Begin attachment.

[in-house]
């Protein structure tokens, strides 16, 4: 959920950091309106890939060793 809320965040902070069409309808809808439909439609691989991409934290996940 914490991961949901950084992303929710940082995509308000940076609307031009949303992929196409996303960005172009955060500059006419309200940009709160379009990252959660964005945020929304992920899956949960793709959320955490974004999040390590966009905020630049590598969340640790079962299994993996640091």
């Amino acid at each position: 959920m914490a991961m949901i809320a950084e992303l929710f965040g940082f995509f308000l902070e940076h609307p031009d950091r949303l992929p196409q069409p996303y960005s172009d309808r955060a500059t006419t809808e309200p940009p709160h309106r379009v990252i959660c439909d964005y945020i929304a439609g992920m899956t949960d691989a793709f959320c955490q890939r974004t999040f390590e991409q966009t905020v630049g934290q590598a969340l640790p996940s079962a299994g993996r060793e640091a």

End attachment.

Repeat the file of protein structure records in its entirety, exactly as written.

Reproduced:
[in-house]
């Protein structure tokens, strides 16, 4: 959920950091309106890939060793 809320965040902070069409309808809808439909439609691989991409934290996940 914490991961949901950084992303929710940082995509308000940076609307031009949303992929196409996303960005172009955060500059006419309200940009709160379009990252959660964005945020929304992920899956949960793709959320955490974004999040390590966009905020630049590598969340640790079962299994993996640091």
């Amino acid at each position: 959920m914490a991961m949901i809320a950084e992303l929710f965040g940082f995509f308000l902070e940076h609307p031009d950091r949303l992929p196409q069409p996303y960005s172009d309808r955060a500059t006419t809808e309200p940009p709160h309106r379009v990252i959660c439909d964005y945020i929304a439609g992920m899956t949960d691989a793709f959320c955490q890939r974004t999040f390590e991409q966009t905020v630049g934290q590598a969340l640790p996940s079962a299994g993996r060793e640091a």